Thursday, March 19, 2009

Civilization and Its Discontents

It's often hard, when lolling underneath a lime tree in Provence in the afternoon shade, to conjure up the "contentious French" who fill the history books. Strike days like today make that task easier, however. Seventy-eight percent of the French are said to support "the social movement," which is a rather complimentary phrase, suggesting quite a bit more organization than actually exists, to describe the ras-le-bol that seems to be mounting.

Laurence Parisot, the MEDEF's pixieish leader, has been accused of pouring oil on the fire by suggesting that these one-day strikes exact a heavy toll in "demagogy and illusions created." Is she perhaps in cahoots with Olivier Besancenot, eager to fan the revolutionary flames? asks an editorialist for Sud-Ouest.

It's hard to imagine what motive she might have for doing that. A more parsimonious explanation would be simply that, like rational economic calculators everywhere, she sees absolutely no point to burning a day's gross domestic product simply to generate more steam to blow off.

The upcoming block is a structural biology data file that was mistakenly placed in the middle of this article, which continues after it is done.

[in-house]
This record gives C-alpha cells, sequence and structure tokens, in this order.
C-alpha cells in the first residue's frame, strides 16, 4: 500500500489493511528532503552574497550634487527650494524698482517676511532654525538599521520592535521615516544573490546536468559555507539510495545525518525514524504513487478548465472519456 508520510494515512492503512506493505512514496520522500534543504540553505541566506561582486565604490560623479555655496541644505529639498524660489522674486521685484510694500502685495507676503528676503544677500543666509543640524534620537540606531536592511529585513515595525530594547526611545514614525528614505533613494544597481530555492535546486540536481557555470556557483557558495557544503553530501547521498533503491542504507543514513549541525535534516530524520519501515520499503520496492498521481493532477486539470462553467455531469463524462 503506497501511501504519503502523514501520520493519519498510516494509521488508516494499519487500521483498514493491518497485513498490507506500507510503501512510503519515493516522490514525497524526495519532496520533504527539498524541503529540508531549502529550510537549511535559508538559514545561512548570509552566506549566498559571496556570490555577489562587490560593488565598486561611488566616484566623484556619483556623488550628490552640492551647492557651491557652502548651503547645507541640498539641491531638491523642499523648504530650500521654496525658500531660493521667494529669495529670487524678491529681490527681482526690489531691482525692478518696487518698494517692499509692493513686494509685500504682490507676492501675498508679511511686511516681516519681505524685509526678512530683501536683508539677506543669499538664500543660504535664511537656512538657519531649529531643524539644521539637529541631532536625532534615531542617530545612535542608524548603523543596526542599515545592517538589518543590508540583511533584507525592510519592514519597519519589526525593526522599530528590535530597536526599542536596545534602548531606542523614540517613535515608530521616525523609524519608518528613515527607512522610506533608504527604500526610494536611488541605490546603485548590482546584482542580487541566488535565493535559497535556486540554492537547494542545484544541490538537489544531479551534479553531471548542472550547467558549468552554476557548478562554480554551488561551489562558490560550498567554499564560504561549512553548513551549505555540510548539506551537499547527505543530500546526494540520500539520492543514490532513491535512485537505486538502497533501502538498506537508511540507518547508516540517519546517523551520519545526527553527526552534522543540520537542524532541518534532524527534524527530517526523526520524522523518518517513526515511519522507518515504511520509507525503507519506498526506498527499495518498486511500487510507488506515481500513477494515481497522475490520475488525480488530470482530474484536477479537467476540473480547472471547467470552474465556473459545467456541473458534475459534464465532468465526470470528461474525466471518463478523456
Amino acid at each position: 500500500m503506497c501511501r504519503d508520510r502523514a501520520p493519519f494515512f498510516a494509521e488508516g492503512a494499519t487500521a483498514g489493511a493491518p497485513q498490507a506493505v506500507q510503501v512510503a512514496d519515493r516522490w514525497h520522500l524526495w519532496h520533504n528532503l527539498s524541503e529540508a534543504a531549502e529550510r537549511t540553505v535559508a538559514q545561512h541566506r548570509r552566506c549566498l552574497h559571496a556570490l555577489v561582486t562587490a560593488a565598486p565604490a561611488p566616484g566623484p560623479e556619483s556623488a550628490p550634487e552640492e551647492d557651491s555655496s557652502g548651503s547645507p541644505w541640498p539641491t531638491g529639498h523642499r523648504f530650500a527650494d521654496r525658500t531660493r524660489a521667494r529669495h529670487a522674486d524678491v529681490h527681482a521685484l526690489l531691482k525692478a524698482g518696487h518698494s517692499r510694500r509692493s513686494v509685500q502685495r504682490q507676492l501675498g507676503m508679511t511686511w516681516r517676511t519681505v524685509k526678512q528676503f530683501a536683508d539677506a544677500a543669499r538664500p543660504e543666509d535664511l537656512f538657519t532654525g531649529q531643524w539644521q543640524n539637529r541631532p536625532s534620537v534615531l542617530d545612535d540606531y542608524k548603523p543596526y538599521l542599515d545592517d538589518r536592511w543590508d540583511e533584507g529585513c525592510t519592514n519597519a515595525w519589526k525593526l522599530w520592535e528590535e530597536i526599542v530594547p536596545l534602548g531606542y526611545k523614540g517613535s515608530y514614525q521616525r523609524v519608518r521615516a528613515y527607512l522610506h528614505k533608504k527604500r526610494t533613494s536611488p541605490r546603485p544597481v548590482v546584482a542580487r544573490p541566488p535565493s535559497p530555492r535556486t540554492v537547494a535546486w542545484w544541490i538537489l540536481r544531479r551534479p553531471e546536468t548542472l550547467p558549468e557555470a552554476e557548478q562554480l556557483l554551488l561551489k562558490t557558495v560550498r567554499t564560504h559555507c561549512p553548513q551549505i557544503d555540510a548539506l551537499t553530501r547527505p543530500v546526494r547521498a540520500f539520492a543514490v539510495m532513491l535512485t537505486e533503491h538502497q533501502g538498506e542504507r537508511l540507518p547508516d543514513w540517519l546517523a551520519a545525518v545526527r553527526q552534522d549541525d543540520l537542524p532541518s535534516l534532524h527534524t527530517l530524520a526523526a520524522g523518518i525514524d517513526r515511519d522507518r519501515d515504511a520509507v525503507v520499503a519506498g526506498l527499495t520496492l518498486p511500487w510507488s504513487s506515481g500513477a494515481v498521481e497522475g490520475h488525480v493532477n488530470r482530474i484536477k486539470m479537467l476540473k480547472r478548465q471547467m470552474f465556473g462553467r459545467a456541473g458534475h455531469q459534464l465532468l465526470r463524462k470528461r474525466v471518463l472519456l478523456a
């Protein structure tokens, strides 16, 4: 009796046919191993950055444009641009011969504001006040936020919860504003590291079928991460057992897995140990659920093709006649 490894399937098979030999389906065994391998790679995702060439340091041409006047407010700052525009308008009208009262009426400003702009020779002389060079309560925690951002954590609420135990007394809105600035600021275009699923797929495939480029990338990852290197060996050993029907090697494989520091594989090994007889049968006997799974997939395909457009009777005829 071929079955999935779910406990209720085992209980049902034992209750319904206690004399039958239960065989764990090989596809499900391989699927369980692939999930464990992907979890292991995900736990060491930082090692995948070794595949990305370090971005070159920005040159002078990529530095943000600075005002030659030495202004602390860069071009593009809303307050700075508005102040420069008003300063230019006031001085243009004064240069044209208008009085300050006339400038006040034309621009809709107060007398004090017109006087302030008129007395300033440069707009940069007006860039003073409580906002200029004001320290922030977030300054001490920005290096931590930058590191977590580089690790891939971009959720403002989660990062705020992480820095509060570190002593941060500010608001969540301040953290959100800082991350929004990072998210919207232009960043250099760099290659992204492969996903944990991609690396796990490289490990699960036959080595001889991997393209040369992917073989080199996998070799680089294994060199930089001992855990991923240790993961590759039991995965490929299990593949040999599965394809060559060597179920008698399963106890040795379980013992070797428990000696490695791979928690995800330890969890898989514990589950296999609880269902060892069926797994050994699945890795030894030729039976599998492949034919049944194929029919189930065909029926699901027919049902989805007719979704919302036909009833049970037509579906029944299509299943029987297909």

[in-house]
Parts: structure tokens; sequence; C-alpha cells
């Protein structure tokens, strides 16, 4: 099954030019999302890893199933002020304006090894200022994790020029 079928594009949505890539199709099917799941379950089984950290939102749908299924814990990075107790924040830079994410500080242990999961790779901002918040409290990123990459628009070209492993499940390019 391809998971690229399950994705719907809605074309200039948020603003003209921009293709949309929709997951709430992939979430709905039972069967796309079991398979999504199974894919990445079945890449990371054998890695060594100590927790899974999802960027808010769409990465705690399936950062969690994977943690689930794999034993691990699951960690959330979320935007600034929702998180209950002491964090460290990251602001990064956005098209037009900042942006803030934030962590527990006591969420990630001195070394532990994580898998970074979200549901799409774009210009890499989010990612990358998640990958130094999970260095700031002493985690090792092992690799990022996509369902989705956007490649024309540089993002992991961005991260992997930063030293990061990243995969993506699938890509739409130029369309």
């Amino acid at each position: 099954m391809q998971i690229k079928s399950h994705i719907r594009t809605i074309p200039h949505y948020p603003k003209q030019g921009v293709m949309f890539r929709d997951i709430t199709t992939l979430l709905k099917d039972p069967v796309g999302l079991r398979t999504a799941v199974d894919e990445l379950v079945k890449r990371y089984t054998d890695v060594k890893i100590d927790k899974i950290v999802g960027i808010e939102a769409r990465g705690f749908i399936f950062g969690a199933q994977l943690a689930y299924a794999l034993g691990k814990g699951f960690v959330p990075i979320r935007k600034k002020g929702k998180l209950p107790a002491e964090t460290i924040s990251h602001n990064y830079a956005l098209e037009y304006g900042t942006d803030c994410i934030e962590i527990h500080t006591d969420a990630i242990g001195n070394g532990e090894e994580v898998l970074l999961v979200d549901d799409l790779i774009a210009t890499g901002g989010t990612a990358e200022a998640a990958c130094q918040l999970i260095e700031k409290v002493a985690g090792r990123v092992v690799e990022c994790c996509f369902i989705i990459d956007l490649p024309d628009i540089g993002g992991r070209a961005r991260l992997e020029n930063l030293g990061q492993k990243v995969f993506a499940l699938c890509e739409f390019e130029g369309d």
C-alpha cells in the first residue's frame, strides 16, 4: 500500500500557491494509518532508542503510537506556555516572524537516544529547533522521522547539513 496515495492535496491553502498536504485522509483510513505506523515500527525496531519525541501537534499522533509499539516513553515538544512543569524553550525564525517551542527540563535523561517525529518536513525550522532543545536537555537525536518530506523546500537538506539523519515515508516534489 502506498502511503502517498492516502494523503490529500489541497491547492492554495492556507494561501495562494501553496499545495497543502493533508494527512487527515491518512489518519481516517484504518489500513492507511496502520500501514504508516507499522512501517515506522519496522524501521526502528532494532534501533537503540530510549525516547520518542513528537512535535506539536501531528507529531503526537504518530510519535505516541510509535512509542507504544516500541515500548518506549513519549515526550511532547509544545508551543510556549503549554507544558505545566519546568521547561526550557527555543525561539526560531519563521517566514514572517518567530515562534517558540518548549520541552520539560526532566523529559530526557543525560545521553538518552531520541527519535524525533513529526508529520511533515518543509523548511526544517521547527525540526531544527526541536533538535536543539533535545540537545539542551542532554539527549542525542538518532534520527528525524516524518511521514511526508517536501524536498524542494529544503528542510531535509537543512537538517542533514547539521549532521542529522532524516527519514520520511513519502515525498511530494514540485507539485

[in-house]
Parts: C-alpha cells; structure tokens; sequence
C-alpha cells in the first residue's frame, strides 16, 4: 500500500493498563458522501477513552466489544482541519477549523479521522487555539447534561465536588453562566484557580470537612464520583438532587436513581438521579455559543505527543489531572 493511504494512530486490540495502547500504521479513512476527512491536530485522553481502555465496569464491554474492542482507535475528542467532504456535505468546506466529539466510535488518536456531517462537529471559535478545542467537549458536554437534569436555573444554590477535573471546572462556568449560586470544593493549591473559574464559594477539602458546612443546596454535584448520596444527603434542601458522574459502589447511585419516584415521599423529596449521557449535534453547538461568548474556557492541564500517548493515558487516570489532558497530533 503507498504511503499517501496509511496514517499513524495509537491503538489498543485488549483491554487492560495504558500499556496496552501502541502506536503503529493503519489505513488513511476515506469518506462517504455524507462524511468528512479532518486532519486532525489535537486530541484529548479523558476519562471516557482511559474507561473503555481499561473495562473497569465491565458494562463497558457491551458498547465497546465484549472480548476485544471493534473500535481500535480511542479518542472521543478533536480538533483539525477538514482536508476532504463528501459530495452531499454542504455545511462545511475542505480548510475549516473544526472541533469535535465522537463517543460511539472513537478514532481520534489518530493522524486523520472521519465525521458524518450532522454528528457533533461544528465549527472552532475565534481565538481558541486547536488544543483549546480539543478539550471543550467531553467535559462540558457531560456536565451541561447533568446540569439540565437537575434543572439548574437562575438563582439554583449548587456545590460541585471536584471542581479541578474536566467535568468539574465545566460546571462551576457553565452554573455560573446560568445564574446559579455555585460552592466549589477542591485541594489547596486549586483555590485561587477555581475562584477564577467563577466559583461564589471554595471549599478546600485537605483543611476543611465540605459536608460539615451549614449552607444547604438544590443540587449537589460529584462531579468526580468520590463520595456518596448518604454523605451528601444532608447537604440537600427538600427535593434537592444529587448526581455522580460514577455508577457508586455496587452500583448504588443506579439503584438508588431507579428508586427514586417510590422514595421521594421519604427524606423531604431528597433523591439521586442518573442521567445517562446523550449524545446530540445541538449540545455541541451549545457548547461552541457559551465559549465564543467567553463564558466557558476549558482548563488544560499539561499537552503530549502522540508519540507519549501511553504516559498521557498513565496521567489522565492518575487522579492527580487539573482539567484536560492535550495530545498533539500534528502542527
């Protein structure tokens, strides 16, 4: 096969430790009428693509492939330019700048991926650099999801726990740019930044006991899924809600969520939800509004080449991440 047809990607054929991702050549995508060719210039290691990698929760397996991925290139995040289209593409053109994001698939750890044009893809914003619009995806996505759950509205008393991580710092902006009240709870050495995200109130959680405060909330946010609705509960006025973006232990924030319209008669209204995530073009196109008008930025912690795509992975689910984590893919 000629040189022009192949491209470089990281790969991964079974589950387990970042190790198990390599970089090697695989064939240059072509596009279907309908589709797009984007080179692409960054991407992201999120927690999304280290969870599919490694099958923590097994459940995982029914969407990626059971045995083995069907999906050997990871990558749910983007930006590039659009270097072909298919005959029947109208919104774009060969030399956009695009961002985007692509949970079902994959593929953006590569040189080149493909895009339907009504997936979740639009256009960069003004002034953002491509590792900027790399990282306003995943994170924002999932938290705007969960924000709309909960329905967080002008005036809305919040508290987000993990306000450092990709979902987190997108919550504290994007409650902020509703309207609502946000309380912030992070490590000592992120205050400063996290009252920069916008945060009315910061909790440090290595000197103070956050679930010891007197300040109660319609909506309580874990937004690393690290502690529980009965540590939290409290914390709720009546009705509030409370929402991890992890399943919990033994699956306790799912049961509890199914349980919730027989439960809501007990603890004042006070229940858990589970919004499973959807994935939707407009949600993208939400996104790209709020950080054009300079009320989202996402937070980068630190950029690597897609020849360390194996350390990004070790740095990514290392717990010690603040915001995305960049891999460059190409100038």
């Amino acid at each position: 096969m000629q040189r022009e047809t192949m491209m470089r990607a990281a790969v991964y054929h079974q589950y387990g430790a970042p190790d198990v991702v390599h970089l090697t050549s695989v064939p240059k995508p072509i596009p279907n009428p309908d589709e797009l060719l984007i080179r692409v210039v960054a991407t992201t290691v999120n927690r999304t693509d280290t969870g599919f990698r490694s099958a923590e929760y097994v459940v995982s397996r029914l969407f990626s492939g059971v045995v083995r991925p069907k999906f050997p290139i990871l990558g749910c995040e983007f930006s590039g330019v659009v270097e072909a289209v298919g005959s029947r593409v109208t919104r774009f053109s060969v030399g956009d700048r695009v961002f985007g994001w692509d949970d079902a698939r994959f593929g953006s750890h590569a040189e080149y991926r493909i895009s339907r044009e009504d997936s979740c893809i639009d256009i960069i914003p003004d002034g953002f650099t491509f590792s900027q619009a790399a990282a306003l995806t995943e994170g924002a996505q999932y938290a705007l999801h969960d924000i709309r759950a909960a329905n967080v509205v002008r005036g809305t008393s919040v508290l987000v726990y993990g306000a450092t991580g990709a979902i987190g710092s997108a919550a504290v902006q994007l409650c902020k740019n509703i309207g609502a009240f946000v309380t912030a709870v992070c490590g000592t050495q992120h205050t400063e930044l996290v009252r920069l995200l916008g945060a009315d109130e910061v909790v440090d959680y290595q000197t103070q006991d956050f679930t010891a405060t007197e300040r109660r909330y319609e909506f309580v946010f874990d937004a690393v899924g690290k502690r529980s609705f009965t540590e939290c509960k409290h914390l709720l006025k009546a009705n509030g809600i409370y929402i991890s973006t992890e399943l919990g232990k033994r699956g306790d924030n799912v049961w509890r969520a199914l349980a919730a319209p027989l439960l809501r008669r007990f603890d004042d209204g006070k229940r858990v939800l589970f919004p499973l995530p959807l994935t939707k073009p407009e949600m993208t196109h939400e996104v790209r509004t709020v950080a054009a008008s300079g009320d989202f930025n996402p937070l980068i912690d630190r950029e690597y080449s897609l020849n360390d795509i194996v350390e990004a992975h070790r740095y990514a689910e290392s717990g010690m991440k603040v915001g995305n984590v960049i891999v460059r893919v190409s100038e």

But rational economic calculators are constantly being disappointed by the unruliness of human emotion, and the crisis is generating plenty of that. Alain Juppé, who knows a thing or two about how even the best-laid calculations can be bollixed up by people letting off steam, rebuked Parisot for her "arrogance." First he attacks the Pope, now MEDEF: Juppé seems to be bidding to put a new face on conservatism, and why not--the old new face, Sarkozy's, now seems only to anger roughly the same percentage of the people that approved of his program immediately after the election.

Democracy is fickle that way, and often a disappointment to the rational calculators. Sarko was never one of those, but he has experienced the fickleness and no doubt figures this latest episode will also pass. Nevertheless, his nervousness has been apparent in his recent public statements: sniping at the weak-kneed members of his own party, imprudently insulting teachers and professors, and still insisting that he was elected not to raise taxes but to "reconcile" France with "enterprise," as if either of the two parties to that divorce were in the same condition they were in 2007. France is morose, and enterprise is prostrate. If the president hopes to be their marriage counselor, he needs to acknowledge the sad state in which they find themselves.